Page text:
I started writing songs in New Haven on a discarded church piano, in a house jammed with artists, musicians and poets. Meanwhile, my sister Lisa, had moved to Cambridge and thought I’d like it up there. I hitchhiked, moved, and wound up in Somerville. I worked in Quincy at a group home for delinquents. With salary saved I bought an upright, hoisted it into my 3rd floor apartment, put tacks in the hammers to brighten the sound and continued writing my weird songs. I had no ambition for any of this. I just liked doing it. Sublimating experiences, observations, romances and friendships into a safe house collection. I had to play ‘em every day or they’d be lost. (No recording devices in that house.) One summer afternoon I heard a shout outside my window. Harry Bee (who was in a management partnership with Bruce Patch) asked if I’d ever thought about starting a band. Why not give it a try? We began with my sister Lisa and a friend I’d met at an actor’s workshop in New Haven, Liz Gallagher. We learned 20 songs, adding backup vocals and a couple of solos for the girls. Once we had ‘em locked down, I put a notice up at Berklee for a bassist. Scott Chambers joined up. We added bass and voice to the 20. Lisa waitressed at a jazz bar two doors down: Club Zircon. Randy Roos (guitar) was a regular. She asked him to hear what we were working on. He was down. Randy was a phenomenon. Small, a cloud of curly hair and a composed persona. His fingers flew over the fret board and his jazz sensibility moved our repertoire into a new realm. We moved to a big mustard yellow house in Allston, auditioned drummers and chose Don Mulvaney (who played piano and sang like Stevie Wonder). Tunes and the material expanded. Arrangements became more intricate. I wanted to enlarge the band further and asked my poet friend from New Haven, Peter Barrett, if he’d join the band as a singer/performer/spoken word artist. He did. Peter brought an entirely new vibe and presence. He named us: Orchestra Luna and the girls – The Lunettes. My sister, unsure of herself on stage, wanted guidance. I asked Barry Keating (whom I’d met in Grenada, West Indies – on a wild ride, failed movie) to choreograph. His New York friend, Basha Johnson, would design and sew clothes for Lisa and Liz. The whole picture was becoming more coordinated and ornate with props, spoken word and structure. We rehearsed at least twice a week for hours. Harry and Bruce booked us a residency at Jeremiah’s on Harvard Ave (a short walk from where we lived). The place was jammed almost from the start. Our oddball band found a following. We wound up on the cover of The Boston Phoenix. We opened for The Cars at BU. Lenny Petze (Epic) came to Jeremiah’s and signed us up. From learning the songs and developing the ‘act’ to signing the deal – a 6 month whirlwind – made ‘winning’ in the music industry seem stupid easy. (We were so naïve.) Epic hired producer/composer Rupert Holmes and we began to record our first (and only) album. After it was completed, Ron Alexenberg (who’d take over at Epic) came to see us, heard our cover of “You Gotta Have Heart” (Damn Yankees) – played on WBCN on opening day for years – plus our signature work: “Doris Dreams”. We went back into the studio to record both. Jane Friedman had us to play Frank Zappa’s Tenth Anniversary party. Jane was Frank’s publicist and worked with LaBelle and Patti Smith – both played the anniversary. LaBelle sang and acapella version of “Don’t Eat The Yellow Snow” and Patti played as a duo with Lenny Kaye. I told her to get off the stage because we needed to sound check (having no clue about the inspiration she would become down the road). We did one song: “Doris”. When we were done, Zappa rushed the stage and picked Randy up off the ground and hugged him. Susan Blond (Epic’s publicist) booked us a residency at The Little Hippodrome. We met a lot of The Famous (dropped names too many to recount). A crazy time. Meanwhile Epic signed Boston and Springsteen’s Born To Run came out on Columbia. Who were these weirdo Orchestra Luna-tics? How did they fit into the CBS roster? Not well. Steve Popovich took over at Epic, saw OL, didn’t care for us and we got dumped (Pop tried to sign Berlin Airlift to Cleveland International years later).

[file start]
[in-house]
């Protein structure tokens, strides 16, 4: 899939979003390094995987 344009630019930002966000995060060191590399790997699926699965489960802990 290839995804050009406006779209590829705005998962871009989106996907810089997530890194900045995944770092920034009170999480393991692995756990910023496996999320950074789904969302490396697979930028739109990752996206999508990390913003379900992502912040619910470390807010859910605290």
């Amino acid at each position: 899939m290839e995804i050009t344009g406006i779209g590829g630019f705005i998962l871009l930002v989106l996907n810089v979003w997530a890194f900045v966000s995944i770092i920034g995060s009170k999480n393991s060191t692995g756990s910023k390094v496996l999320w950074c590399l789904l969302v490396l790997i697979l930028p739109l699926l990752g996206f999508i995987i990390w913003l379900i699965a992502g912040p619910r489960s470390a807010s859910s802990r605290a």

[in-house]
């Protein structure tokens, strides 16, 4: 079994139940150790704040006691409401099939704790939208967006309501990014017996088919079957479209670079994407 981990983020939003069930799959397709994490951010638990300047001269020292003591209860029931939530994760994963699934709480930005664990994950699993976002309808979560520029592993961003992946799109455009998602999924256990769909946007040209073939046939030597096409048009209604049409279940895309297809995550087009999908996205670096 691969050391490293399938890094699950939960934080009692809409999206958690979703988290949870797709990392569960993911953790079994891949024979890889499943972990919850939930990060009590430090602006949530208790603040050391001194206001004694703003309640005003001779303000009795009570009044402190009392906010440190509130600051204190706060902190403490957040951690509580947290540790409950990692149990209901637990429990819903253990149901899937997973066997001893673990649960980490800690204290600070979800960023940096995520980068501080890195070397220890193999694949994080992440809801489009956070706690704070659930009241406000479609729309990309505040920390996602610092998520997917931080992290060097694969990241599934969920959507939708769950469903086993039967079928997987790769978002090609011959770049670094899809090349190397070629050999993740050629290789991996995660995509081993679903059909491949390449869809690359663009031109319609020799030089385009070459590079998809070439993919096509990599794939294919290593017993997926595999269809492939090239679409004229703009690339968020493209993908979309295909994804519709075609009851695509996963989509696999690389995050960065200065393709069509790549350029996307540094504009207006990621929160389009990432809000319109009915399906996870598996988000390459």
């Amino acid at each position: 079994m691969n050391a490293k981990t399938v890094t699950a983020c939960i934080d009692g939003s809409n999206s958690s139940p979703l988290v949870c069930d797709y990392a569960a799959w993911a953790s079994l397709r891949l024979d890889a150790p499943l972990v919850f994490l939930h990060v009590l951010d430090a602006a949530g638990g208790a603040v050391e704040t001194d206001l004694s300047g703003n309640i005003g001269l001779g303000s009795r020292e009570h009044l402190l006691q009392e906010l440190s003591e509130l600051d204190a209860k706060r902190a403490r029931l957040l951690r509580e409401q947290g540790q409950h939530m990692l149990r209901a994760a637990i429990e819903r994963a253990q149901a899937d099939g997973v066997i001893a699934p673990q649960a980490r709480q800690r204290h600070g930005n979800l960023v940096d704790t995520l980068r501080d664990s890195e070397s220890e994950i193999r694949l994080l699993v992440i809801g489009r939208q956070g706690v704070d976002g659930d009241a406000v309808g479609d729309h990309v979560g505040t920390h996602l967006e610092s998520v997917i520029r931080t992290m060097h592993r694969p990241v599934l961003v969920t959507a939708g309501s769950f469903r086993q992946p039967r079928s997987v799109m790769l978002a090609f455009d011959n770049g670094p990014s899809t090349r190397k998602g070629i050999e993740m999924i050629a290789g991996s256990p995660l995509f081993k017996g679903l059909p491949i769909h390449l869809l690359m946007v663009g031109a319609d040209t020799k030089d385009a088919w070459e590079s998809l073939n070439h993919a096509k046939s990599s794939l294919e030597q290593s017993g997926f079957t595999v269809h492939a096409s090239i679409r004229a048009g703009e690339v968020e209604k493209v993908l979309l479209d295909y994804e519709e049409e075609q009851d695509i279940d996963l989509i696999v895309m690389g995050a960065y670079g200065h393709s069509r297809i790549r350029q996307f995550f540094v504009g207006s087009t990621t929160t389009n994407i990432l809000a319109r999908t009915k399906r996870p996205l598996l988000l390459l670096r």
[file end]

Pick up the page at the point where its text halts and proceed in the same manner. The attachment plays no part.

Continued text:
(by Rick Berlin)